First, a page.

Albania (c) Costa Rica New Zealand
Andorra El Salvador Nicaragua
Antigua and Guatemala Norway
Barbuda Honduras Panama
Argentina Iceland Paraguay
Aruba Ireland Romania
Australia Israel Russian
Bahamas Japan Federation (b)
Barbados Korea (South) St. Kitts
Bosnia and Macedonia and Nevis
Herzegovina (c) Malaysia San Marino
Brazil Mauritius Serbia
Brunei Mexico (a) Seychelles
Darussalam Monaco Singapore
Bulgaria Montenegro United States
Canada Netherlands Uruguay
Chile Antilles (d) Venezuela
a) Ordinary passport holders may enter for up to three months for tourism, and up to one month for business purposes.
b) Russian nationals may enter Slovenia without a visa only if they hold a permanent visa for Austria, Belgium, Denmark, France, Finland, Greece, Iceland, Ireland, Italy, Liechtenstein, Luxembourg, Germany, the Netherlands, Norway, Portugal, Spain, Sweden, Switzerland or the United Kingdom and if such visa has been valid for at least three months as of the date of crossing the Slovenian border.
c) The rule applies only to holders of biometrical passports.
d) The rule applies to the successors of the former Netherlands Antilles.
Holders of diplomatic and business passports from the following countries may also enter Slovenia without visas for specified durations (up to 3 months or 90 days).
Albania Egypt South Africa
Azerbaijan Indonesia Thailand
Bolivia Jamaica Tunisia
Bosnia and Kazakhstan Turkey
Herzegovina Maldives Ukraine
China Peru United States
Cuba Philippines Vietnam
Ecuador Russian Federation
Work permits and self-employment
Foreign nationals may be employed, seconded or self-employed in Slovenia if they possess work permits.
If a foreign national enters into an employment contract with a Slovenian employer, a work permit is issued at the request of the employer. Work permits are issued for one year with the possibility of an extension.
A foreign national who establishes a company in Slovenia and intends to run the business as a founder must obtain a personal work permit for self-employment before registering the company.
In addition to the work permit requirement, the work of foreigners must be registered at the employment office. Registration is complete when the residence permit is granted (see Section H).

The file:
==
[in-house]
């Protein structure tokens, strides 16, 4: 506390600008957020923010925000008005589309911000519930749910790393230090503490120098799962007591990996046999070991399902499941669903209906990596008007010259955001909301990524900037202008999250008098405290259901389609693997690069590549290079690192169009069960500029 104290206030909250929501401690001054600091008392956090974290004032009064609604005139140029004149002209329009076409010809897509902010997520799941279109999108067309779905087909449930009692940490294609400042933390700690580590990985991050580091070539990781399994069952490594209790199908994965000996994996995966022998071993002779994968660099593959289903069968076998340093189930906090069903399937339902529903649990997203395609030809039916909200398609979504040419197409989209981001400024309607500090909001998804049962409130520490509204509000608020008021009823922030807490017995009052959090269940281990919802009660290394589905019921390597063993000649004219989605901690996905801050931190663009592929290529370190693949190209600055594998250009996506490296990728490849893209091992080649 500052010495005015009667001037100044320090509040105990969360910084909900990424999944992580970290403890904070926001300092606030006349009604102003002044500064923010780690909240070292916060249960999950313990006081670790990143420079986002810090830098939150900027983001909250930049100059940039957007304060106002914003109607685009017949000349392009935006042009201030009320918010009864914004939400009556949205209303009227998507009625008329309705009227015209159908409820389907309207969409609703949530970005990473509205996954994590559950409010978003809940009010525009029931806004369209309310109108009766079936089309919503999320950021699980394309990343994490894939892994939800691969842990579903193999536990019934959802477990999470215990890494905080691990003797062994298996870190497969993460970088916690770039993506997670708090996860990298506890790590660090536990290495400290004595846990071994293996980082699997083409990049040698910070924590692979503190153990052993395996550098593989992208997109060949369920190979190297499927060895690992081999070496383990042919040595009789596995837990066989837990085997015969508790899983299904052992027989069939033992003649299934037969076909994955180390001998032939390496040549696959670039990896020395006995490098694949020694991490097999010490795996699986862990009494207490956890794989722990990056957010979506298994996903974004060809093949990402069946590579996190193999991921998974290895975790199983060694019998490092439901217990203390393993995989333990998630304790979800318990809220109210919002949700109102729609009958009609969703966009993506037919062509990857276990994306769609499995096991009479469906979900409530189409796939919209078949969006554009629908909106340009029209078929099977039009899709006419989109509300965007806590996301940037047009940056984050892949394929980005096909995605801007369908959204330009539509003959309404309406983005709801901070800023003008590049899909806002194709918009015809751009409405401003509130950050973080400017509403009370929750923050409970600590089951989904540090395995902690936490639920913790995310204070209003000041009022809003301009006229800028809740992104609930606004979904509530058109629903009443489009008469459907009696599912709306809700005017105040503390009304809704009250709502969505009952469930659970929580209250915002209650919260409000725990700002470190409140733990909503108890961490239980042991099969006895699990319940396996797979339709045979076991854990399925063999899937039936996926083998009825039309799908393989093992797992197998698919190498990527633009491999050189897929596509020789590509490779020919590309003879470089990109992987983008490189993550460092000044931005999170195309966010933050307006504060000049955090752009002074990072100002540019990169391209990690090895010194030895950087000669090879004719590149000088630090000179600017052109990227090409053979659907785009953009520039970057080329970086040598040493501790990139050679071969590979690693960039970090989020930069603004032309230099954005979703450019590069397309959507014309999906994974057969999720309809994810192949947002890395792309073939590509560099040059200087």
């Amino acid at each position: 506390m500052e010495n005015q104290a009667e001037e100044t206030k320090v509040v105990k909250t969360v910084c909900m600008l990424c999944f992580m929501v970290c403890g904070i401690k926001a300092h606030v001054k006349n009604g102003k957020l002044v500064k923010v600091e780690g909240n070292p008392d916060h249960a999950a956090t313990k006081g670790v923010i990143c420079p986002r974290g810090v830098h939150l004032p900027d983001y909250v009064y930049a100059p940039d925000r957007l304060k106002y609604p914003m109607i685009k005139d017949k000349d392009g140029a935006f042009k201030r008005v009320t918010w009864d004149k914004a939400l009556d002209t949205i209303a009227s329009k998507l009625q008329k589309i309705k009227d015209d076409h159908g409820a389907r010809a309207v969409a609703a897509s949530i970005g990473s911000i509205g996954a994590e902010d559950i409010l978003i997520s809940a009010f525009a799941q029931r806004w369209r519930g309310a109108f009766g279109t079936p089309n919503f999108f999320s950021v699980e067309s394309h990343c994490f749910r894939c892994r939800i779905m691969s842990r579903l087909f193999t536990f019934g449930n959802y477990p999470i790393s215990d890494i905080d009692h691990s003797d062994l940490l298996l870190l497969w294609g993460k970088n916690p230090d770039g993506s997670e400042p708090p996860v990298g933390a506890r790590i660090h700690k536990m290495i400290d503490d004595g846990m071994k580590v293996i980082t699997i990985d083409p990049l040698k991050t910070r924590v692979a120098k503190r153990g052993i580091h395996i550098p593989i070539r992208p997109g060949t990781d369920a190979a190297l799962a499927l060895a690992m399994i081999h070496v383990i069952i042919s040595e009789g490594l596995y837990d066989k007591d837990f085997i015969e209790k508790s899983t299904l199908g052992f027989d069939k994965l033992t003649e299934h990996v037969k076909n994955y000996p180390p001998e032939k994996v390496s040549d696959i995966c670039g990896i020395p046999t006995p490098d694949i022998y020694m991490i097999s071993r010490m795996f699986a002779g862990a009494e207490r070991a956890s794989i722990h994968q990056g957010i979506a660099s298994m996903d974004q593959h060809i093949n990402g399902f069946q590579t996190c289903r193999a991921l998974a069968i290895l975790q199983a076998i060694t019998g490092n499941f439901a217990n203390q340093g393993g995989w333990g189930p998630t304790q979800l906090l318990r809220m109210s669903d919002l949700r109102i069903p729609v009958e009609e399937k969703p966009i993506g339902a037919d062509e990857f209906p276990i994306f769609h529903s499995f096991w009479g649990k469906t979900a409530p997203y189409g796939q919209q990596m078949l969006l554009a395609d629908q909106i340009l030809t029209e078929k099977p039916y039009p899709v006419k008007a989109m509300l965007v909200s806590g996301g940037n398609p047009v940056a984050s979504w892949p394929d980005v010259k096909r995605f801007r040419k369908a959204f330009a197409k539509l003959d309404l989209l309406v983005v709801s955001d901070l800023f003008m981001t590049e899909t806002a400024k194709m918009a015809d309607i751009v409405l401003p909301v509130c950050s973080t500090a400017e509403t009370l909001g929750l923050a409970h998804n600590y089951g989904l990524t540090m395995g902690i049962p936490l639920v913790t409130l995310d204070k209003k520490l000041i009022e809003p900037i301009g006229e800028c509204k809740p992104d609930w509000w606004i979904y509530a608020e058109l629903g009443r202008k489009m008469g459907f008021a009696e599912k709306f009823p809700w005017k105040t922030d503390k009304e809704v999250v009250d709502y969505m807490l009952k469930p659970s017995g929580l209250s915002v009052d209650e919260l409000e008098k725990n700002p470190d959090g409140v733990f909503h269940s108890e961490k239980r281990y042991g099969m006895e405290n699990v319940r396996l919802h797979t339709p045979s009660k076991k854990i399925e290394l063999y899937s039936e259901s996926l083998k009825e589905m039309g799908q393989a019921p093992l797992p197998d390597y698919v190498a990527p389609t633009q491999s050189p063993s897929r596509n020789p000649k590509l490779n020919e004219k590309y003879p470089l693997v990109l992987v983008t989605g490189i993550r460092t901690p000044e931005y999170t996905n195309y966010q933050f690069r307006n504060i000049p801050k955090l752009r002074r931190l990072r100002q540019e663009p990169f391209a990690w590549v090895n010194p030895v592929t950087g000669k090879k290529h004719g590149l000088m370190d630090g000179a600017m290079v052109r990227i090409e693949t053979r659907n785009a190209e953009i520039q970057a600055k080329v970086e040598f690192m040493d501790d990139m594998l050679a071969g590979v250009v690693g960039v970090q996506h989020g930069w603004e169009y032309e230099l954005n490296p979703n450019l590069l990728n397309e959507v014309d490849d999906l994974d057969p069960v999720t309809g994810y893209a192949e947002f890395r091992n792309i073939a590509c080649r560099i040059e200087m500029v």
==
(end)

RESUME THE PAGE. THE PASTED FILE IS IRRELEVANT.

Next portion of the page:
Employers from EU member states must register job positions at the employment office for persons who are seconded to a subsidiary or branch office in Slovenia. No work permits are required for such persons. If a foreigner is not from an EU-member state, he or she must obtain a work permit.
The EU Blue Card is introduced for highly qualified employee migrants and entitles its holder to reside and work in the territory of an EU member state.
Work permits for secondments are valid for one year and may be obtained for persons who hold management positions and persons who have specific knowledge and high qualifications.
In general, work permits are issued for the period of one year with no possibility of extension. However, the work permit can be issued again to the same assignee in the event of a temporary suspension of assignment that has the same period as the work permit.
Workers that are seconded to work in Slovenia must be employed by the seconding company for at least one year before the secondment. This applies to all types of secondments, such as cross-border services, movement within a group of companies and seasonal work.
Work permits may also be issued at the request of a foreign employer that has a contract with a company in Slovenia to supply services rendered by the foreign employer’s workers. These work permits are valid for three months, but may be issued for a longer period if a mutual agreement exists between Slovenia and the other country. Seasonal work and cross-border services cannot last for more than three months in the calendar year. The exceptions for certain seasonal work in the areas of construction, tourism, accommodation and food services have been abolished.
Citizens of the EU do not need work permits to work in Slovenia. However, the Slovenian company for which they will be working must register at the National Employment Office.
Because the application process for work permits is time-consuming, applications should be submitted to the appropriate authorities at least two months before the intended start date of employment. Each employment of a foreign national must be registered at the employment office. For EU citizens whose work need only be registered and no work permit is required, the procedure is shorter and simplified.
Temporary residence permits. Temporary residence permits are issued together with work permits or independently by the Regional Department of Internal Affairs for a 12-month period (or less if the passport or the work permit expires before the 12 months elapse). To apply for a temporary residence permit, the applicant must prove the following: